Shoal bass life history and threats: a synthesis of current knowledge of a Micropterus species

Shoal bass life history and threats: a synthesis of current knowledge of a Micropterus species The shoal bass (Micropterus cataractae) is a black bass species native to the Apalachicola-Chattahoochee-Flint Basin of the southeastern U.S. Damming in the basin has created extensive habitat loss; consequently, shoal bass have been extirpated from several areas of their native range. Early shoal bass research focused on age and growth, spawning habits, and distribution. The formal recognition of the species in 1999 increased interest in research and restoration. Recent research has described critical habitat, movements, and systematic information about shoal bass. As researchers continue to investigate the life history of the species, several threats have become apparent including habitat modification, interactions with non-native black basses, and the effects of angling. Currently, management needs include basic population assessments and investigation of factors causing population declines. Despite increased interest in the species, the outlook for the long-term conservation of the shoal bass is uncertain. http://www.deepdyve.com/assets/images/DeepDyve-Logo-lg.png Reviews in Fish Biology and Fisheries Springer Journals

Shoal bass life history and threats: a synthesis of current knowledge of a Micropterus species

Loading next page...
 
/lp/springer_journal/shoal-bass-life-history-and-threats-a-synthesis-of-current-knowledge-PSU6w9MQEA
Publisher
Springer International Publishing
Copyright
Copyright © 2013 by Springer Science+Business Media Dordrecht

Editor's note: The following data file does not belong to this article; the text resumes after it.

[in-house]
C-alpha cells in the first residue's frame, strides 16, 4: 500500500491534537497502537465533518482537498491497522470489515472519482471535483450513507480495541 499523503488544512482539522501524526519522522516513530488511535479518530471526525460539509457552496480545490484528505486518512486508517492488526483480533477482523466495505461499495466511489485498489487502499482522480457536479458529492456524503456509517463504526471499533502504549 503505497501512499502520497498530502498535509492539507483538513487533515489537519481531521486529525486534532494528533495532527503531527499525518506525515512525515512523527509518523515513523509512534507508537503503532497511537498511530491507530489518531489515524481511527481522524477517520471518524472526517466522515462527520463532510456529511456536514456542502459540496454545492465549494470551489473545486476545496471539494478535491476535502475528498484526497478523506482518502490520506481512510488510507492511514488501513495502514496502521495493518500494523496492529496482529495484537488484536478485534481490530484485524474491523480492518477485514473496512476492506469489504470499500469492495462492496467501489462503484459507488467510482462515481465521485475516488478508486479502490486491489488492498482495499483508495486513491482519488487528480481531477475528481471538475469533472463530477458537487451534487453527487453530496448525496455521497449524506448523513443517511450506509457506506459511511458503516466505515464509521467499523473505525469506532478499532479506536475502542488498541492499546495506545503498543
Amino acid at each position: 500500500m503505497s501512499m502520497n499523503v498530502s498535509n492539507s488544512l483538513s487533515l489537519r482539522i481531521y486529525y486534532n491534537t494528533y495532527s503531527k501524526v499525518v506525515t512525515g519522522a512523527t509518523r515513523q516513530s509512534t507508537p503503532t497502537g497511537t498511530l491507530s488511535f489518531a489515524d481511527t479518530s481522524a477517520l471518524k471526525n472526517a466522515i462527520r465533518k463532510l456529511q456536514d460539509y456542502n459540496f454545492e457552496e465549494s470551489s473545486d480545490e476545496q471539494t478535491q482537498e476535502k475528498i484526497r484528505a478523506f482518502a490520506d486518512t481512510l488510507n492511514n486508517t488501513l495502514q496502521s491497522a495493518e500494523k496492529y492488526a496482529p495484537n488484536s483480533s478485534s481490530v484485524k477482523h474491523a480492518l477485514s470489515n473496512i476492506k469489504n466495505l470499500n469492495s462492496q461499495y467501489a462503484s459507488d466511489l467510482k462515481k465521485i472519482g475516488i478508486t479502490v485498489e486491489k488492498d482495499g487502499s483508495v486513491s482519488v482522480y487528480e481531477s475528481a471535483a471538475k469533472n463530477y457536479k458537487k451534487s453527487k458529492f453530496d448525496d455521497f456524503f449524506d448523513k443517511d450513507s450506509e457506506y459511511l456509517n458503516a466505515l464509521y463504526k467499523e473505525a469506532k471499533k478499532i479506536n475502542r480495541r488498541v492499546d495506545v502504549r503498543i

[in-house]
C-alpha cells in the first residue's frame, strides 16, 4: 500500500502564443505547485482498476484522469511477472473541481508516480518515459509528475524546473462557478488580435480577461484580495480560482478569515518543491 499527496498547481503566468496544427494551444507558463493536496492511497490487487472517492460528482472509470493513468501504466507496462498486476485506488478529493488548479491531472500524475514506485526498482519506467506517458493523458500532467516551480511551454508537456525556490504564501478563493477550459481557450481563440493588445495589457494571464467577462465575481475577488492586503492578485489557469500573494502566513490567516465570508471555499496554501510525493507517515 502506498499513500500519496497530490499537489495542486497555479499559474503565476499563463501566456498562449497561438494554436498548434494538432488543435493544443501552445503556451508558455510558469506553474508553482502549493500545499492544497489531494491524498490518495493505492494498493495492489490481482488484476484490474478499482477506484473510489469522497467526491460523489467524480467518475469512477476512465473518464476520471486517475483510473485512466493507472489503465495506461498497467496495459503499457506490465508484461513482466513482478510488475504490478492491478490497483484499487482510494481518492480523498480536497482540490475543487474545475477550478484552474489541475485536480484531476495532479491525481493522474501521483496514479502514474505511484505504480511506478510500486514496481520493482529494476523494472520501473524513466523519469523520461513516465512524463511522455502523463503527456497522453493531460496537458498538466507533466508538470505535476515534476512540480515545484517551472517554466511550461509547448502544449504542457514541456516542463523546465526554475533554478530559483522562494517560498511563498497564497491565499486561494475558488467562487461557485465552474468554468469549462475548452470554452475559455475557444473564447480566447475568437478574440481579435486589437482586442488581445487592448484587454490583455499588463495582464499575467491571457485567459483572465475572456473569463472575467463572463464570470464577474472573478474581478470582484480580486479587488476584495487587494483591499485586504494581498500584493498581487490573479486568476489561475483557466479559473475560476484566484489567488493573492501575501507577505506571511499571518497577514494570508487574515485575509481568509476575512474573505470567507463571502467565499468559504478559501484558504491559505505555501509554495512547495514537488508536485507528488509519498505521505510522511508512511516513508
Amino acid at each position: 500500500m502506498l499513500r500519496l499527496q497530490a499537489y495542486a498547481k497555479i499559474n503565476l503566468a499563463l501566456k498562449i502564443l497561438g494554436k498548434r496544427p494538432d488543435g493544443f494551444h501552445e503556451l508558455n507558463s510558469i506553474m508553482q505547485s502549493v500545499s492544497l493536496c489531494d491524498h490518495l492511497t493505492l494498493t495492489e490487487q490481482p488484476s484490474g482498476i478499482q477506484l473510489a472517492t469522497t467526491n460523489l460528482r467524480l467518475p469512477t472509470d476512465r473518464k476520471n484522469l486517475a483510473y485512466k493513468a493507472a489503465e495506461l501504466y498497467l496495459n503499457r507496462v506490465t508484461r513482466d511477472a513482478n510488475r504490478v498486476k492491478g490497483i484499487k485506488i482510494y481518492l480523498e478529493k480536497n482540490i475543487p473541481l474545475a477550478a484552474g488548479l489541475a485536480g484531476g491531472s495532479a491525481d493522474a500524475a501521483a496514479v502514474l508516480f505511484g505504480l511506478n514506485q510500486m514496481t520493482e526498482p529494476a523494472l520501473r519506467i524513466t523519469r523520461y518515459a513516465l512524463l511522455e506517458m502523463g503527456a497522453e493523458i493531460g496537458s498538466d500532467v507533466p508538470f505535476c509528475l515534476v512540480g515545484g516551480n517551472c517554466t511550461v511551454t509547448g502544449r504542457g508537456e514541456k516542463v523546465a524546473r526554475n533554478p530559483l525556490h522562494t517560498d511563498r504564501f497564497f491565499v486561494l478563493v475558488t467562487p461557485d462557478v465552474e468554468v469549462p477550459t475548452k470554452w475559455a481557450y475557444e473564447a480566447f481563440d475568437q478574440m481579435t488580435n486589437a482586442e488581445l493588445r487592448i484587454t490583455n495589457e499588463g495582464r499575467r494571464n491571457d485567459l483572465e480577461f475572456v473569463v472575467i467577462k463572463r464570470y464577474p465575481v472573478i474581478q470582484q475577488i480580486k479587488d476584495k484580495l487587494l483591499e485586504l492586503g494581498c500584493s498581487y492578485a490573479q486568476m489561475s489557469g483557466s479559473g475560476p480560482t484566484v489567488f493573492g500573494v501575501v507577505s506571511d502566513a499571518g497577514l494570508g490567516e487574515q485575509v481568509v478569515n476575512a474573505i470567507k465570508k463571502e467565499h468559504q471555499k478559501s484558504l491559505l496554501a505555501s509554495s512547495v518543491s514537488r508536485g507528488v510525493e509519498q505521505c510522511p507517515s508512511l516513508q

Subject
Life Sciences; Freshwater & Marine Ecology; Zoology
ISSN
0960-3166
eISSN
1573-5184
D.O.I.
10.1007/s11160-013-9323-9
Publisher site
See Article on Publisher Site

Abstract

The shoal bass (Micropterus cataractae) is a black bass species native to the Apalachicola-Chattahoochee-Flint Basin of the southeastern U.S. Damming in the basin has created extensive habitat loss; consequently, shoal bass have been extirpated from several areas of their native range. Early shoal bass research focused on age and growth, spawning habits, and distribution. The formal recognition of the species in 1999 increased interest in research and restoration. Recent research has described critical habitat, movements, and systematic information about shoal bass. As researchers continue to investigate the life history of the species, several threats have become apparent including habitat modification, interactions with non-native black basses, and the effects of angling. Currently, management needs include basic population assessments and investigation of factors causing population declines. Despite increased interest in the species, the outlook for the long-term conservation of the shoal bass is uncertain.

Journal

Reviews in Fish Biology and FisheriesSpringer Journals

Published: Aug 30, 2013

References

You’re reading a free preview. Subscribe to read the entire article.


DeepDyve is your
personal research library

It’s your single place to instantly
discover and read the research
that matters to you.

Enjoy affordable access to
over 12 million articles from more than
10,000 peer-reviewed journals.

All for just $49/month

Explore the DeepDyve Library

Unlimited reading

Read as many articles as you need. Full articles with original layout, charts and figures. Read online, from anywhere.

Stay up to date

Keep up with your field with Personalized Recommendations and Follow Journals to get automatic updates.

Organize your research

It’s easy to organize your research with our built-in tools.

Your journals are on DeepDyve

Read from thousands of the leading scholarly journals from SpringerNature, Elsevier, Wiley-Blackwell, Oxford University Press and more.

All the latest content is available, no embargo periods.

See the journals in your area

DeepDyve Freelancer

DeepDyve Pro

Price
FREE
$49/month

$360/year
Save searches from Google Scholar, PubMed
Create lists to organize your research
Export lists, citations
Access to DeepDyve database
Abstract access only
Unlimited access to over
18 million full-text articles
Print
20 pages/month
PDF Discount
20% off